as: Ned Stark
In the blockbuster HBO series Game of Thrones (and the Song of Ice and Fire novels by George R.R. Martin on which the show is based), Eddard “Ned” Stark, is the honorable, loyal, and just lord of Winterfell and warden of the North—a vast portion of the story’s fictional kingdom of Westeros. Originally portrayed by Sean Bean, Ned was the show’s moral center and nominally its main character throughout the first season. However (SPOILER ALERT for a 6-year-old TV episode and a nigh 20-plus-year-old book), in the series’ ninth episode, Ned is executed by the newly-appointed king of Westeros, Joffrey Baratheon.
Because Sean Bean’s characters always seem to die in every plum role he plays (see: The Lord of the Rings: The Fellowship of the Ring), we thought we’d give the poor guy a break and put someone else in the role, someone whose characters have never died onscreen. We are, of course, referring to the one and only Tom Wopat.
Representative Scene: Outside the Great Sept of Baelor
Ned Wopat, wrongly accused of treason, is forced to plead his case before Queen Cersei Baratheon (nee Lannister), her son Joffrey—who became king after the death of his father Robert—and the King’s Small Council. A huge throng of citizens from King’s Landing (the capitol of Westeros) has gathered to witness the spectacle.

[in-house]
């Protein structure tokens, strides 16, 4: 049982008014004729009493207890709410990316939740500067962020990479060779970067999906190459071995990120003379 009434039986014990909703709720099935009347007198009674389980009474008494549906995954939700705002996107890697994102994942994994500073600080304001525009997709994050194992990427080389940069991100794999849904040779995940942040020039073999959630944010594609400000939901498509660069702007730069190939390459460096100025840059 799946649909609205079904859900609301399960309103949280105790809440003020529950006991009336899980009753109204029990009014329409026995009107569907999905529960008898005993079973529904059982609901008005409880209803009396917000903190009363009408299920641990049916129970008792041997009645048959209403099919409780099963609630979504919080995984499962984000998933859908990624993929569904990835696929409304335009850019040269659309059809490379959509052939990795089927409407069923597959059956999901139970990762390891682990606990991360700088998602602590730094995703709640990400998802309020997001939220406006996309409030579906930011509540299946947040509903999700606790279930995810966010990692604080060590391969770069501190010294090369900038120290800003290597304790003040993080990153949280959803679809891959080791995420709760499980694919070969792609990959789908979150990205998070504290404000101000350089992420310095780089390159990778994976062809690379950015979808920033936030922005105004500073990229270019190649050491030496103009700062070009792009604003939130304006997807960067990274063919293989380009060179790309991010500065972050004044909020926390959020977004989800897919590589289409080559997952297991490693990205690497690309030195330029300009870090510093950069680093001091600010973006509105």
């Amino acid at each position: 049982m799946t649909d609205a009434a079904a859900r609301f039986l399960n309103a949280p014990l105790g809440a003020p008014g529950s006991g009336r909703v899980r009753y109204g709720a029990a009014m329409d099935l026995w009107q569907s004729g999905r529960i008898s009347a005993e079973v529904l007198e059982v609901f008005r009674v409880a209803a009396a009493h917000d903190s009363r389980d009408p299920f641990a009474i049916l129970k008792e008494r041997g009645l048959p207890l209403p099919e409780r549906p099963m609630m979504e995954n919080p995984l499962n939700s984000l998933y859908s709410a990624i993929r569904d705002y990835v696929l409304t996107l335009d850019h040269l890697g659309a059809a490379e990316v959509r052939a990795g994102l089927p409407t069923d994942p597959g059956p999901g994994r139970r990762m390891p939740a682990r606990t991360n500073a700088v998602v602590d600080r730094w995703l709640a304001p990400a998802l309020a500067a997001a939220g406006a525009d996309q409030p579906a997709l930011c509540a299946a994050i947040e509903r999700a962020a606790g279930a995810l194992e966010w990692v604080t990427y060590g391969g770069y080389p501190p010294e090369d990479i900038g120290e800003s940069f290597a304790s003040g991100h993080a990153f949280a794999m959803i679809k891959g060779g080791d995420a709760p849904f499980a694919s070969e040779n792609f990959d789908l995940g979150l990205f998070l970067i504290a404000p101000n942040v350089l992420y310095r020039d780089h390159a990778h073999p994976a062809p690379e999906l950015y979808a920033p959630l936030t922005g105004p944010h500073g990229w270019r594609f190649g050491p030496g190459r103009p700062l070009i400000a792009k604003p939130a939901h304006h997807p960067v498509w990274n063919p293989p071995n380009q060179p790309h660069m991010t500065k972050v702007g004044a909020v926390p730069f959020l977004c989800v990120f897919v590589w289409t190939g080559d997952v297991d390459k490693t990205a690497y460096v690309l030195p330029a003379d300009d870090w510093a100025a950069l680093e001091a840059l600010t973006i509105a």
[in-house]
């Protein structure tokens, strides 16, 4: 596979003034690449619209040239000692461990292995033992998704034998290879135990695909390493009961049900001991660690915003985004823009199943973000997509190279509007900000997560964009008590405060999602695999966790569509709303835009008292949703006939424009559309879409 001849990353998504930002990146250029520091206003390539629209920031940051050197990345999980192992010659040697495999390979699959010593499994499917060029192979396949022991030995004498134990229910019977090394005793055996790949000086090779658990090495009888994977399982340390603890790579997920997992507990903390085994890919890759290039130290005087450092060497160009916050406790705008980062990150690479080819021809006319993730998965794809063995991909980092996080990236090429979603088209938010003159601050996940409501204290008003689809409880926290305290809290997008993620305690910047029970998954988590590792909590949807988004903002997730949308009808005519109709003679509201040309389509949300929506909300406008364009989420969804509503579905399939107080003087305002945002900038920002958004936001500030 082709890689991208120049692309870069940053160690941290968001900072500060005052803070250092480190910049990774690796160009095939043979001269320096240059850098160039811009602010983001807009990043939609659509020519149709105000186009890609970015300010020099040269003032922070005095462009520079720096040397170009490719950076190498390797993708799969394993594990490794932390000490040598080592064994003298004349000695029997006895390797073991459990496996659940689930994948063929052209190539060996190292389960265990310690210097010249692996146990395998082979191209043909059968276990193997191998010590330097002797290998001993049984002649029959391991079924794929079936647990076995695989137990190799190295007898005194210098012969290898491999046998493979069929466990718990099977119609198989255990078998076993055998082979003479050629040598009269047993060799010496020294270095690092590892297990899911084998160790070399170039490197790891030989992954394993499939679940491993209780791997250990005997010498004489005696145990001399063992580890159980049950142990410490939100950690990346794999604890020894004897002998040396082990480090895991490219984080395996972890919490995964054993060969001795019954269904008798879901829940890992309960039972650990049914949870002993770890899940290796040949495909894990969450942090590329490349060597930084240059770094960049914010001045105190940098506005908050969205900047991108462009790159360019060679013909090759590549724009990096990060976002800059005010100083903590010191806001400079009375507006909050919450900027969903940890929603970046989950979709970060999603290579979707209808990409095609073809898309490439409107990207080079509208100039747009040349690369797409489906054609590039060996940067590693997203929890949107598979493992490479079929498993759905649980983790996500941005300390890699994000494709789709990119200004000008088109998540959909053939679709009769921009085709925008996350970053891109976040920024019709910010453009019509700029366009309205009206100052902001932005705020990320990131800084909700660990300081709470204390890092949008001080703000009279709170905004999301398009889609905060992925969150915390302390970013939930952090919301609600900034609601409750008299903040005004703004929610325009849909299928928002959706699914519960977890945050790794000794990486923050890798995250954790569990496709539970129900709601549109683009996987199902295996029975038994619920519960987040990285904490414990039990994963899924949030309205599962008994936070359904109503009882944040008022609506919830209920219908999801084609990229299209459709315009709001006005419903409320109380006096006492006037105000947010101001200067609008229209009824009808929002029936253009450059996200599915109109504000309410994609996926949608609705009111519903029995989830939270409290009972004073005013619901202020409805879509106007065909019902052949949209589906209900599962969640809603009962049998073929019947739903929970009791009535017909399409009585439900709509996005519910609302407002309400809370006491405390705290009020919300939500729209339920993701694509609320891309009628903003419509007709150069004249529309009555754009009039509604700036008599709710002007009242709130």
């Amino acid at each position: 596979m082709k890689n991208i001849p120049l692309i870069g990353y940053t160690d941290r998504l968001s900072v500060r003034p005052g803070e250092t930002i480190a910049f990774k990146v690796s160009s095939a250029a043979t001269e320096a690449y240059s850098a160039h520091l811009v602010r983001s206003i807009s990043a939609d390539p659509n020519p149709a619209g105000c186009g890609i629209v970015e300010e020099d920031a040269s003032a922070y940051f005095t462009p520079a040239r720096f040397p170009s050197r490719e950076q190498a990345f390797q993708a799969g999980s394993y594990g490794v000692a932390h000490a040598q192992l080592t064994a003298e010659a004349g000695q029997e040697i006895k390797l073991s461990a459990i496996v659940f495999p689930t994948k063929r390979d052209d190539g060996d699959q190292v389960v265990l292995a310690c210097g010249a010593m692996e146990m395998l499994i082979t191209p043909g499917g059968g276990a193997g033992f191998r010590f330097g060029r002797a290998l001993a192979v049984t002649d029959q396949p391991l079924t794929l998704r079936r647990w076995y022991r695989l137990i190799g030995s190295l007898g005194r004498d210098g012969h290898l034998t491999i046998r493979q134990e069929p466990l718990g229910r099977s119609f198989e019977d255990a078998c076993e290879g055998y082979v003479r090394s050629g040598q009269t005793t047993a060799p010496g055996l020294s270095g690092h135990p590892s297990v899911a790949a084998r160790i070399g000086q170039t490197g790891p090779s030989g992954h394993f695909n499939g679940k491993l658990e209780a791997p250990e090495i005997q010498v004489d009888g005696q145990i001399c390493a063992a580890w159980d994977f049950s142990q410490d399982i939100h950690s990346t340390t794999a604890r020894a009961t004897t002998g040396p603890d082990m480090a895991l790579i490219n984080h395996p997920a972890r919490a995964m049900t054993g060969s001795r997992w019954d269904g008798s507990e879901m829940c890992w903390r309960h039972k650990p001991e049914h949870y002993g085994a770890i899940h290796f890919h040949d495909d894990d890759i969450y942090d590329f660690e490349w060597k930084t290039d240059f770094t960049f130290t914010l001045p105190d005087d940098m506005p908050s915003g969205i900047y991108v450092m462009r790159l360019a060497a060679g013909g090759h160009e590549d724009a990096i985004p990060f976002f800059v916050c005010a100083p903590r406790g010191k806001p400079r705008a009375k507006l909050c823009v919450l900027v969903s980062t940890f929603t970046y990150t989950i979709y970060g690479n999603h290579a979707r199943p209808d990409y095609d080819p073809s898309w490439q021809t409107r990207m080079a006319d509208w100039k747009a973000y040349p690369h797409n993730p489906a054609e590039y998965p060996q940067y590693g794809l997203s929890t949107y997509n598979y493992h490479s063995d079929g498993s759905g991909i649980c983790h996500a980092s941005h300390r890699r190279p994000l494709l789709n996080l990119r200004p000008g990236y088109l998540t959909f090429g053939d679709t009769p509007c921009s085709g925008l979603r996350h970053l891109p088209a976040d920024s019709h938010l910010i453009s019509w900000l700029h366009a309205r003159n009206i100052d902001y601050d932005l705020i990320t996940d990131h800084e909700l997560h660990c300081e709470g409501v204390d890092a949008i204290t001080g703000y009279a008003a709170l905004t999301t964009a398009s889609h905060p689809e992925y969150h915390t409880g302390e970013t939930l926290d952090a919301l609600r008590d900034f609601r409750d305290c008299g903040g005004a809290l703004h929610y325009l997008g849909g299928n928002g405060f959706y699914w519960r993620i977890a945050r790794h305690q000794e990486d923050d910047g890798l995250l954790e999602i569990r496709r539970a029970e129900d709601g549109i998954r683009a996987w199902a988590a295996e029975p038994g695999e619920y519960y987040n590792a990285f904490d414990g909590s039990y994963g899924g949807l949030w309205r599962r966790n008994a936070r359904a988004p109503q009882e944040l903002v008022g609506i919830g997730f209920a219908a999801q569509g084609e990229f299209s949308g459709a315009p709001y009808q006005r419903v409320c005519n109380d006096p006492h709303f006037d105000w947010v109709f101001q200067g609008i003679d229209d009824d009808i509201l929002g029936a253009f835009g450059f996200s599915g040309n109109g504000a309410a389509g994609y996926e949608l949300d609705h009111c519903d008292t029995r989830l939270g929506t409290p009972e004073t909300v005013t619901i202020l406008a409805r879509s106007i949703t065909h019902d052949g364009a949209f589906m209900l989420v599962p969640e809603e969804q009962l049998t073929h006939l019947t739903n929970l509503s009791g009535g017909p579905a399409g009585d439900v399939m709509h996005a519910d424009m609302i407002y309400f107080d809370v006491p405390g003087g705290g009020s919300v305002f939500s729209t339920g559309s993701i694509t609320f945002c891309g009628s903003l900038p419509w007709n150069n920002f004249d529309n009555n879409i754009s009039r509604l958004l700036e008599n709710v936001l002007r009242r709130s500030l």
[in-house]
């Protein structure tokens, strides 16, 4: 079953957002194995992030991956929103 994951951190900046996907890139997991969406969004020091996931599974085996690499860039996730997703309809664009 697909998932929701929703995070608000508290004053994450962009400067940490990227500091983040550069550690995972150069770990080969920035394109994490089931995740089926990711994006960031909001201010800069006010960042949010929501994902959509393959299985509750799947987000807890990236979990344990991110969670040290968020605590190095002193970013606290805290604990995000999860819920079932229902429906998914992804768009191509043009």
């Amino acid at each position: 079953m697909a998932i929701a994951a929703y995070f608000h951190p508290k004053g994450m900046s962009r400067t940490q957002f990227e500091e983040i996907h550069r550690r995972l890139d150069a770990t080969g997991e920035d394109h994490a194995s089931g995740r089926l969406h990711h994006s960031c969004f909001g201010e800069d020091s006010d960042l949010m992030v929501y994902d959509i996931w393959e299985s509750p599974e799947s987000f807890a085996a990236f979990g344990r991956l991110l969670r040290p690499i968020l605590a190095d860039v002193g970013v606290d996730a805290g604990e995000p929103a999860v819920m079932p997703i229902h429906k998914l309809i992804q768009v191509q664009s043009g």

Ned’s daughter, Sansa, has been captured by the Kingsguard—kind of the Westerosi Secret Service, but with a lot more swords and blatant, brutal murders of the King’s enemies. And, since King Joffrey is an insufferable little turd who orders killings left and right, those murders add up quickly. Learning that Sansa’s life is danger, and having struck something of a plea bargain with Cersei and Joffrey, Ned agrees to confess to his “crimes.”
Despite his confession, King Joffrey the Turd orders his goons to execute Ned Wopat anyway. Just as the executioner prepares to swing his sword and behead Ned, a trumpeter, previously hidden in the crowd, blasts out a rousing twelve-note call to arms. A Northern war wagon, painted bright orange, drawn by four of the mightiest chargers in all of Westeros, and driven by a hooded figure, comes barreling toward the sept. King’s Landingers diving out of its way as it speeds onward.
Ned kicks his would-be executioner’s legs out from under him, jumps to his feet, and dives into the cart as it passes. The hood of the driver’s cloak is blown back by the wind, and we see that it is his brother, Brandon Stark (played by John Schneider, naturally), who was long thought to be dead.
Brandon Schneider-Stark pilots the war wagon up the bed of a conveniently-placed-and-tilted-downward flatbed cart. With an exuberant “Yee-haw!” the Stark Boys, horses, and wagon ramp off the cart and fly through the air, up and over the walls of King’s Landing. They land perfectly on the other side, the horses hit the ground running, and they head due north to freedom.
Also, Sansa escapes somehow and meets up with them later.